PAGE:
"Ho una vasca da bagno."

Translation:I have a bathtub.

January 4, 2013

30 Comments


https://www.duolingo.com/bethansc

I'm guessing the whole phrase 'vasca da bagno' means bathtub, while vasca alone often means sink, but its a pretty odd way to introduce the word

January 4, 2013

https://www.duolingo.com/Marninger

Bagna = bathroom Vasca = tub Vasca da bagna = bathtub Vasca per pesci = fishpond

February 2, 2015

https://www.duolingo.com/ibryesn

'la vasca' means 'tub'

December 2, 2014

https://www.duolingo.com/AddyMoreno

I think sink is lavandino

February 10, 2015

https://www.duolingo.com/Chris123456

I think that in the UK we would say "I have a bath" while "I have a bathtub" is more American

February 8, 2013

https://www.duolingo.com/tu.8zPhLD72zzoZN

If I say "I have a bath." in American English, there would be water in the bathtub ready for me to go into. "I have a bathtub." would be the fixture that you take your bath in and it would be rather than a shower fixture.

August 27, 2015

https://www.duolingo.com/CJ.Dennis

In Australia "I have a bath" means the object in your bathroom. "I am having a bath" means you are in the bath with water. Of course, you can change the meaning by saying "I have a bath every day".

December 27, 2017

https://www.duolingo.com/gordon_gregory

But is "I have a bath" accepted by DL?

December 30, 2013

https://www.duolingo.com/Chris123456

It's a long time since I posted this but I think I posted it because at the time "I have a bath" was not accepted. Likely it has changed since but I have no way of knowing as far as I can see.

December 30, 2013

https://www.duolingo.com/gordon_gregory

Thanks Chris.

December 30, 2013

https://www.duolingo.com/trick_master

I wonder why you use vasca DA bagno, rather than vasca del bagno

September 21, 2014

https://www.duolingo.com/tu.8zPhLD72zzoZN

I have noticed "da" is used when the word after comes attached in front of the first word in English and situation is that the word after explains which kind of the first word. For example "bathroom" is actually "stanza da bagno" but it is usually shortened to "bagno"

"location of" is using "da"

"del" is a contraction of "di" and "il", but "di" is not used for this as it is used more to say "made of" rather than explain "which kind of" or even more specifically "from where". For example "vasca della porcellana" would be a porcelain tub or a tub made of porcelain.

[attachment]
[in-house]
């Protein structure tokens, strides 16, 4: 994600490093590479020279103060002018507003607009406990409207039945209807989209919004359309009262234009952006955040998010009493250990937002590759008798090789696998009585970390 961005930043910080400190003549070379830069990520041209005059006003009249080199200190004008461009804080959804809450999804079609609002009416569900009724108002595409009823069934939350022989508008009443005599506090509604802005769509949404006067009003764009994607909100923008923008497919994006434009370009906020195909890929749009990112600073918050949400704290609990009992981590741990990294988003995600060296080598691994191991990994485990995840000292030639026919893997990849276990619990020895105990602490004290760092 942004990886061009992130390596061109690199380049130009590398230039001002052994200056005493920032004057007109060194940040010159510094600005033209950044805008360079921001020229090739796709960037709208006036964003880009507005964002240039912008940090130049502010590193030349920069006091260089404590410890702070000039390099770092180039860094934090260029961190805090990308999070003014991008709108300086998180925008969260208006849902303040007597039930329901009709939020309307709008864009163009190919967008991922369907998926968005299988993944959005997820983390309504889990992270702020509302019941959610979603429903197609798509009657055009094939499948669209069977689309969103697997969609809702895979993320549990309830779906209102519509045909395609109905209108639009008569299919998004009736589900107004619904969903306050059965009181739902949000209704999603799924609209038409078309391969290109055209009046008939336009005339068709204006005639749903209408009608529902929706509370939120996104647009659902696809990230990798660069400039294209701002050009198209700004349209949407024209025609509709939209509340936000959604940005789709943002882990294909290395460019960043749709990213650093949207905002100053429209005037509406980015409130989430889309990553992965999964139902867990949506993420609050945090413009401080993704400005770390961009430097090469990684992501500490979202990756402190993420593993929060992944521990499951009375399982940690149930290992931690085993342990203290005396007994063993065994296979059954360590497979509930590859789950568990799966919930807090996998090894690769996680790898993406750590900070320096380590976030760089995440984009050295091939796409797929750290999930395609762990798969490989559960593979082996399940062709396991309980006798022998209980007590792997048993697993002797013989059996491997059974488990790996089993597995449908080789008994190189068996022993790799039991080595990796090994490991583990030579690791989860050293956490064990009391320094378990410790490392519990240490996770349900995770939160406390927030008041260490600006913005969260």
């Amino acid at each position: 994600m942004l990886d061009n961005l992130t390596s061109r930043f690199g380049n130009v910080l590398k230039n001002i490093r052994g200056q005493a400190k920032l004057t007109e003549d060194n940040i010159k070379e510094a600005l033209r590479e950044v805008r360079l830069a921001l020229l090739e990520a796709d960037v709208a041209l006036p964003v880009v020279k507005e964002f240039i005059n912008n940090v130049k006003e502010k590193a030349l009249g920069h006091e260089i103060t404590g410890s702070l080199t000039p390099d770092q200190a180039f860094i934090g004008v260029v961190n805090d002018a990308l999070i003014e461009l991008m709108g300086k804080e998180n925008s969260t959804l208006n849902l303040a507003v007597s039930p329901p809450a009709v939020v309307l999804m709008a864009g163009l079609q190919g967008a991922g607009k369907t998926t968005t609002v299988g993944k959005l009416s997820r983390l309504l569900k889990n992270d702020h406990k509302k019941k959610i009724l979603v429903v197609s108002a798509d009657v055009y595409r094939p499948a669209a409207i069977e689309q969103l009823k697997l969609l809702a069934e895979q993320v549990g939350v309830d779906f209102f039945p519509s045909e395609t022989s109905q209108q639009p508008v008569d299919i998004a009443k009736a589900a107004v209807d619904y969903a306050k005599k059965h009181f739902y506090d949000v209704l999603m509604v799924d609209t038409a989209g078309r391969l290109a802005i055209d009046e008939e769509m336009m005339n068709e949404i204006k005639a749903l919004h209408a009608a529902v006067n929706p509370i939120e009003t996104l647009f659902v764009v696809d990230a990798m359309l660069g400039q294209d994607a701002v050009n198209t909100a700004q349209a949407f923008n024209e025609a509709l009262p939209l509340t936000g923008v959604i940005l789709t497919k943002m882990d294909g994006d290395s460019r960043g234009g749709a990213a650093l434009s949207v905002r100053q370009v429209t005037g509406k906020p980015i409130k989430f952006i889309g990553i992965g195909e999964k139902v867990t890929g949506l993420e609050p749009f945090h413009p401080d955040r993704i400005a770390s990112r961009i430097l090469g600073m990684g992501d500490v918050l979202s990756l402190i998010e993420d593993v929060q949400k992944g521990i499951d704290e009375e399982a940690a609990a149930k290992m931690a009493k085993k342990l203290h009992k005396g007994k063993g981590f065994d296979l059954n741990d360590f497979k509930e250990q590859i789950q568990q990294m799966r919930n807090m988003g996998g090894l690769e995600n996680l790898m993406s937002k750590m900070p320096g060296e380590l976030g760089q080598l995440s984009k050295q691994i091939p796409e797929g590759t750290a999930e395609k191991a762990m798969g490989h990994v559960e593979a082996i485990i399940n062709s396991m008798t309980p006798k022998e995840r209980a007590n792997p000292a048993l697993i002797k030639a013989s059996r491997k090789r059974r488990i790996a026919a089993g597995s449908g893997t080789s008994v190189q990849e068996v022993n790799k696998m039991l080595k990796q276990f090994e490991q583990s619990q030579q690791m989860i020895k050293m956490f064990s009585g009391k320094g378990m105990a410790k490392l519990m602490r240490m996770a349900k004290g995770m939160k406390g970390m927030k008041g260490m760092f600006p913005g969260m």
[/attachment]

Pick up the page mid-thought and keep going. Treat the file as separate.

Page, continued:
http://italian.about.com/library/fare/blfare153a.htm prepositional articles http://italian.about.com/library/fare/blfare114a.htm simple prepositions http://italian.about.com/od/grammar/a/italian-preposition-da.htm http://italian.about.com/library/fare/blfare157a.htm di http://italian.about.com/od/grammar/a/italian-preposition-di.htm http://italian.about.com/od/grammar/a/italian-prepositions.htm

August 27, 2015

https://www.duolingo.com/ibryesn

The word for bathtub is 'vasca da bagno'. So I'm guessing in this case it's just memorization.

December 2, 2014

https://www.duolingo.com/SeanPetrik

"Da" is used for causative forms. So, think of it less as "tub of the bath", as "vasca del bagno" would literally translate to, but more as "tub for bathing", which would be a literal translation of "vasca da bagno".

January 4, 2019

https://www.duolingo.com/DarylPritchard

The recording says bagna on both fast and slow.

March 19, 2015

https://www.duolingo.com/Marninger

Definitely says bagno . . . on my device

March 20, 2015

https://www.duolingo.com/IanH991

In England we say bath rather than bathtub

October 28, 2015

https://www.duolingo.com/rjjacob

I'm having trouble understanding why "I have a bathtub" is synonymous with "I have a bathtub in the bathroom." Or, why is "vasca da bagno" not redundant?

April 20, 2015

https://www.duolingo.com/tu.8zPhLD72zzoZN

"vasca" means "tub" and there are other kinds of tubs besides a bathtub.

"bagno" means "bath"

"stanza da bagno" means "bathroom"

"vasca da bagno" means "bathtub"

That being said, "stanza da bagno" is often shortened to "bagno" and so they can't very well shorten "vasca da bagno" to "bagno". That would be confusing. So people use tub for bathtub. That does not make it redundant if we use the whole term instead of the abbreviated term, because the abbreviated term stands for the whole term in the specific context only. Without that context, it has a broader meaning.

August 27, 2015

https://www.duolingo.com/maran999

Could bagno also be used for bathtub?

November 9, 2016

https://www.duolingo.com/PilotViolet101

shmancy

November 19, 2016

https://www.duolingo.com/CoolStuffYT

It's strange that 'vasca da bagno' means bathtub.

November 20, 2016

https://www.duolingo.com/FrankEdger

Smetti di vantarti di quello che hai!

February 17, 2018

https://www.duolingo.com/JnosHelemb

Io ho una vasca di bagnia

April 3, 2019

https://www.duolingo.com/funnyiloveitaly2

Doh missed an a from the English. Frustrating!!

June 15, 2014

https://www.duolingo.com/marlou.van

i translated: i have a tub in the bathroom

May 21, 2014

https://www.duolingo.com/marissarn

Did you know that vasca in some part in south america means vomit???

January 30, 2016

https://www.duolingo.com/rossemilie

A ridiculous sentence!

December 10, 2015

https://www.duolingo.com/AndrejJesenovec

Stupid. It translates I have a bathtub in the bathroom.

December 12, 2014

https://www.duolingo.com/rossemilie

Not true

December 10, 2015
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